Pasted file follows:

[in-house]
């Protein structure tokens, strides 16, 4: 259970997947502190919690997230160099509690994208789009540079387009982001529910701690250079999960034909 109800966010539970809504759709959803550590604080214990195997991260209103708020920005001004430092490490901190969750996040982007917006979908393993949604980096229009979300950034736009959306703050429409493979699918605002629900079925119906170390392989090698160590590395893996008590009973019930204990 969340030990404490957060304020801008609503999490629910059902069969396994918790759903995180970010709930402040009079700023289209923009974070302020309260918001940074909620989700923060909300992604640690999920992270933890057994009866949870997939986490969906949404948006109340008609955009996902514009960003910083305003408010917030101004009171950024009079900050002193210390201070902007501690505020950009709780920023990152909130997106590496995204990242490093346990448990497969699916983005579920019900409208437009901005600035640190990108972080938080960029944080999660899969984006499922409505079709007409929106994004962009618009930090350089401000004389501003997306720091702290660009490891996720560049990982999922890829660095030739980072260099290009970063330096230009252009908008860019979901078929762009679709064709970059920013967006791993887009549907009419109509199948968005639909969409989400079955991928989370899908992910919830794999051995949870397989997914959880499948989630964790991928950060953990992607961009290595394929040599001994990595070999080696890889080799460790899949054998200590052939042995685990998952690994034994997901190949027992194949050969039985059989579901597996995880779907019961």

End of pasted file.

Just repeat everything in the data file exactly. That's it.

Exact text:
[in-house]
């Protein structure tokens, strides 16, 4: 259970997947502190919690997230160099509690994208789009540079387009982001529910701690250079999960034909 109800966010539970809504759709959803550590604080214990195997991260209103708020920005001004430092490490901190969750996040982007917006979908393993949604980096229009979300950034736009959306703050429409493979699918605002629900079925119906170390392989090698160590590395893996008590009973019930204990 969340030990404490957060304020801008609503999490629910059902069969396994918790759903995180970010709930402040009079700023289209923009974070302020309260918001940074909620989700923060909300992604640690999920992270933890057994009866949870997939986490969906949404948006109340008609955009996902514009960003910083305003408010917030101004009171950024009079900050002193210390201070902007501690505020950009709780920023990152909130997106590496995204990242490093346990448990497969699916983005579920019900409208437009901005600035640190990108972080938080960029944080999660899969984006499922409505079709007409929106994004962009618009930090350089401000004389501003997306720091702290660009490891996720560049990982999922890829660095030739980072260099290009970063330096230009252009908008860019979901078929762009679709064709970059920013967006791993887009549907009419109509199948968005639909969409989400079955991928989370899908992910919830794999051995949870397989997914959880499948989630964790991928950060953990992607961009290595394929040599001994990595070999080696890889080799460790899949054998200590052939042995685990998952690994034994997901190949027992194949050969039985059989579901597996995880779907019961």